AB de Villiers v Lasith Malinga. One retired international cricketer, another trying to prove the fire's still burning. One hitting sixes for fun, another a shadow of the legend who sent down toe-crushers for fun. One playing without the pressure of proving a point, another down on pace, relying on cutters and dipping full tosses that no longer dip like they once did.
Six out of Malinga's 24 legal deliveries on Thursday were bowled in excess of 130 clicks, but not exceeding 136.8kph. The rest - all under 120 - were delivered with little zip or deviation off the pitch. De Villiers doesn't move until the bowler has released the ball. On Thursday, he gave Malinga a candid view of all the three stumps. This was an open challenge to send down a yorker if he wished to, yet Malinga could only see the ball disappear.
The Malinga of the year 2011 would have sent inswinging yorkers to the base of middle. Here, he can only helplessly watch de Villiers' disdainful flick pepper the solar panels on the roof. Backing away to the off side to set himself for the lap, scoop or flick is de Villiers' base. Bowl length, and he clubs you over deep midwicket. Bowl full on the stumps, and he brings his bat down to scoop. Bowl full outside off, and he scythes you over cover. Go yorker-length on fifth stump, and he carves you behind point. De Villiers doesn't have a hitting arc; he'll hit you anywhere. It's that simple, the essence of his batting philosophy.
De Villiers v Malinga is a no-contest in T20s. Not even when Malinga was a feared yorker-on-demand expert. Before Thursday, de Villiers had shellacked Malinga's 61 deliveries for 100 runs in the format; the most successful IPL bowler had dismissed him only once. There's an air of predictability to it all. Malinga knows what he wants to bowl; de Villiers knows what's coming. Yet, Mumbai Indians fans believe they're still in it. Why?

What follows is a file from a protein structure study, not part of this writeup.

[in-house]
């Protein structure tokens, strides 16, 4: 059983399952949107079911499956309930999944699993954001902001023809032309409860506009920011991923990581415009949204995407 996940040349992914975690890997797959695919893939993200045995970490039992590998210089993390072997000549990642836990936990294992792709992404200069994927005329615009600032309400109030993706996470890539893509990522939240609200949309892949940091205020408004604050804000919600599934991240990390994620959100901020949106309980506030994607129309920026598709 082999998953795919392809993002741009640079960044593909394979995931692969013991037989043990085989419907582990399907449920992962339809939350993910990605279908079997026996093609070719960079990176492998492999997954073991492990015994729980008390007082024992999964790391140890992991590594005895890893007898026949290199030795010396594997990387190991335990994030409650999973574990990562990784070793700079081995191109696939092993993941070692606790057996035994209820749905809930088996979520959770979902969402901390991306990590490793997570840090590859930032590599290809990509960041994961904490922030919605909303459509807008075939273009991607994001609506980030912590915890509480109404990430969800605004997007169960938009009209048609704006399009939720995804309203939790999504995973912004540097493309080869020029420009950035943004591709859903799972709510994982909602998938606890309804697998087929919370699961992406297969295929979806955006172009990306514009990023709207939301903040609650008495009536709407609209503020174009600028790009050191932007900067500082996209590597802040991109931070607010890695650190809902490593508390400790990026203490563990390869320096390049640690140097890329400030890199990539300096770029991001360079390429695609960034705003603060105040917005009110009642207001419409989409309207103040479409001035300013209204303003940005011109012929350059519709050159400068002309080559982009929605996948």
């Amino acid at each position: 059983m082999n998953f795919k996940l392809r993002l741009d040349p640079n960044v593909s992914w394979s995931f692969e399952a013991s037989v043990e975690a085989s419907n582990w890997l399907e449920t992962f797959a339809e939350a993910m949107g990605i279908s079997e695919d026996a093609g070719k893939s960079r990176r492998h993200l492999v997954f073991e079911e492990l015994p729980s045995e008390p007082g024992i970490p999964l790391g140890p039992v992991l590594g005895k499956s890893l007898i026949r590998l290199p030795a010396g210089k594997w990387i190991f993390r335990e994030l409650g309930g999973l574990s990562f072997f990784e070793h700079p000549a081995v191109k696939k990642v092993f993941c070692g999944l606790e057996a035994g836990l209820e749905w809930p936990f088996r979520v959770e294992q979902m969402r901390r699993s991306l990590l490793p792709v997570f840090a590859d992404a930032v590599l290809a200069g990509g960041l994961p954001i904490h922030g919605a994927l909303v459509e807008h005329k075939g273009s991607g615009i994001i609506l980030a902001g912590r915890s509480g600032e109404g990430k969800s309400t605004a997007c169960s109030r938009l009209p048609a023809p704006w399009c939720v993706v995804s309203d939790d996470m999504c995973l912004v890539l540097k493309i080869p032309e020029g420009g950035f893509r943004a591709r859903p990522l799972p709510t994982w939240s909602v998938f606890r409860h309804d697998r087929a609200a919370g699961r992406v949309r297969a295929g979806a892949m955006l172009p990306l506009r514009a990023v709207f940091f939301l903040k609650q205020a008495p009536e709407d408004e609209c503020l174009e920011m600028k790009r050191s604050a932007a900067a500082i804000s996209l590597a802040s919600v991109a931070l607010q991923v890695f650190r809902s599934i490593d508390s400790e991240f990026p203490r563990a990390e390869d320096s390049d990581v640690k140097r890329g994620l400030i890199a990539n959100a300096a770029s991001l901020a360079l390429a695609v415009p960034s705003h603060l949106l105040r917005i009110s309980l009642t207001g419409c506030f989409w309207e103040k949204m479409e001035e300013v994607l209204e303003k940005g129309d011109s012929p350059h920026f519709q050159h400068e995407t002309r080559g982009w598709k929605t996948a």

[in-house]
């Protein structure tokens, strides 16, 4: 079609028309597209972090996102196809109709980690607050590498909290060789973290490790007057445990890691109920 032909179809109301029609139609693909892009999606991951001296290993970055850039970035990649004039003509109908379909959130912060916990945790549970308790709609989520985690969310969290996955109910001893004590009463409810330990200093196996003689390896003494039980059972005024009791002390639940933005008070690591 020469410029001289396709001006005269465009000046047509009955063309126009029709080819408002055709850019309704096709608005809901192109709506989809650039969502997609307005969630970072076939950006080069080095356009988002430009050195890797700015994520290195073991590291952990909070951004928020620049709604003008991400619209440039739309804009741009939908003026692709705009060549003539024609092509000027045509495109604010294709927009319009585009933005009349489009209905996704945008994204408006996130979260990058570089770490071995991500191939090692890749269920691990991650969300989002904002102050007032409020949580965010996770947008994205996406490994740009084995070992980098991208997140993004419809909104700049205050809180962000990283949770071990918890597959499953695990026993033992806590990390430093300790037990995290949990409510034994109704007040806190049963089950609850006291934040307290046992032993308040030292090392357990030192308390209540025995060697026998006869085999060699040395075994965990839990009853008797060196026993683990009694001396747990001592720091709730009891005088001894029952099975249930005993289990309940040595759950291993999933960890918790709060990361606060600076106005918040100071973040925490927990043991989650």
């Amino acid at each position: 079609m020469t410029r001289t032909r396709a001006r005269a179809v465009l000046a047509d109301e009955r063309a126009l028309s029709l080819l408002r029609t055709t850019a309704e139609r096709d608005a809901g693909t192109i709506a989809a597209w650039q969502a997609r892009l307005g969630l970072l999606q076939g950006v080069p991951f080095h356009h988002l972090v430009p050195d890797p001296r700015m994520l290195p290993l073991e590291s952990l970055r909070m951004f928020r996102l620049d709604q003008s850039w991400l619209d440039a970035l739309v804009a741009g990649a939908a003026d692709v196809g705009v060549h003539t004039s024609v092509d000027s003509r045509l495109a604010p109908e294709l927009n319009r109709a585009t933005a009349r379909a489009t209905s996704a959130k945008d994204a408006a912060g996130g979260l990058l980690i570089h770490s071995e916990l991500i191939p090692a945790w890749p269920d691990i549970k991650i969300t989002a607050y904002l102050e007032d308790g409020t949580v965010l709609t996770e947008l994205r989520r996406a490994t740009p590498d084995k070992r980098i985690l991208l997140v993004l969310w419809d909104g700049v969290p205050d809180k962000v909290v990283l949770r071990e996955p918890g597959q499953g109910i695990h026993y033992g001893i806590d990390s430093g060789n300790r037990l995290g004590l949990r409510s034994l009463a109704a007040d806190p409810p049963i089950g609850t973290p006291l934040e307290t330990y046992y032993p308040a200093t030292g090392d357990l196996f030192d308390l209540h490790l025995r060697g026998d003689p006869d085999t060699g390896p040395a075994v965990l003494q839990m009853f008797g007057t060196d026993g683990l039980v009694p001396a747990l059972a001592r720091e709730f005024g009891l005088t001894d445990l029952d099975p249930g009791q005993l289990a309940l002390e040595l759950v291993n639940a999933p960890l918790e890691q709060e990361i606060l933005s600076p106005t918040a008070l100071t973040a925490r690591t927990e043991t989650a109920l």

It's because of Malinga's once-upon-a-time understudy who has now evolved into a blockbuster lead actor. Jasprit Bumrah wasn't supposed to be playing. All indications were he was to be rested; wrapped in cotton wool because he's India's most valuable commodity at the moment with the World Cup months away. At training, Virat Kohli, the opposition captain, kept checking on him, speaking to him, joking with him. Just before the game, Malinga went full-tilt, Bumrah watched. How the roles were reversed! A man who couldn't utter much more than "Thank you, sir" to his franchise's bona fide legend was now emphatically saying, "Well bowled, Mali."
The pair is to hunt in a pack. And while they're at it, Mumbai know de Villiers has the elegance of Kohli to rely on at the other end. His shots aren't brutal - like those straight out of the Chris Gayle school - but the effect is still the same. He never scores ugly runs. Not definitely in Bengaluru, not even when the Chinnaswamy pitches are tired. Where de Villiers moves around, Kohli's destruction isn't based on pre-meditation and getting bowlers to second-guess. It's pure magic, pure hand-eye coordination, strong wrists and the steely belief that he can hit any ball in any direction playing orthodox shots. That's enough pressure for a bowler to contend with.
And so, invariably when two batsmen are on song, the way Kohli and de Villiers were on Thursday, Bumrah is given an unenviable task. In such situations, the batsman wins most times. He's on so much of a roll that it can be hard for the opposition captain to set fields. Coming into the game, Kohli had picked Bumrah for 112 runs off 72 balls, a strike rate of 155. In 10 innings, he had been dismissed by Bumrah only twice. The third time was truly game-changing.
"World ke best batsman ka dande udaana baaki hai, aa raha hoon Cheeku bhaiyya," (I'm yet to break the stumps of the world's best batsman. I'm coming), announces Jasprit Bumrah in an IPL commercial. There wasn't just one 'dande udaana' (breaking the stumps) moment, but many. It didn't come through a toe-crusher, but a mean bouncer. For a batsman who picks lengths very quickly, Kohli was surprised by the zip of the short ball and mistimed a pull to midwicket, with Royal Challengers needing 72 off 38 balls. This was a comeback of sorts for Bumrah, who had been taken for three boundaries by Kohli in his previous over.
The end result may have been different had Colin de Grandhomme held his cool, but with Royal Challengers needing 22 of 12, Bumrah did what Bumrah does, getting every variation right, his precision freakishly to the point.
An off-colour de Grandhomme looked to let de Villiers do the hitting, except Bumrah's aim was inch-perfect: yorker, bouncer, yorker. Even de Villiers could only manage 1 off 3 with one leg bye, and it left Royal Challengers needing 17 off the final over. This was as classic a contest as it could get: a fast-evolving legend keeping in his cross hairs a bona fide legend. A match won when it should've gone the other way, two points stolen from right under the nose of the master. IPL 2019 woke up truly, and how.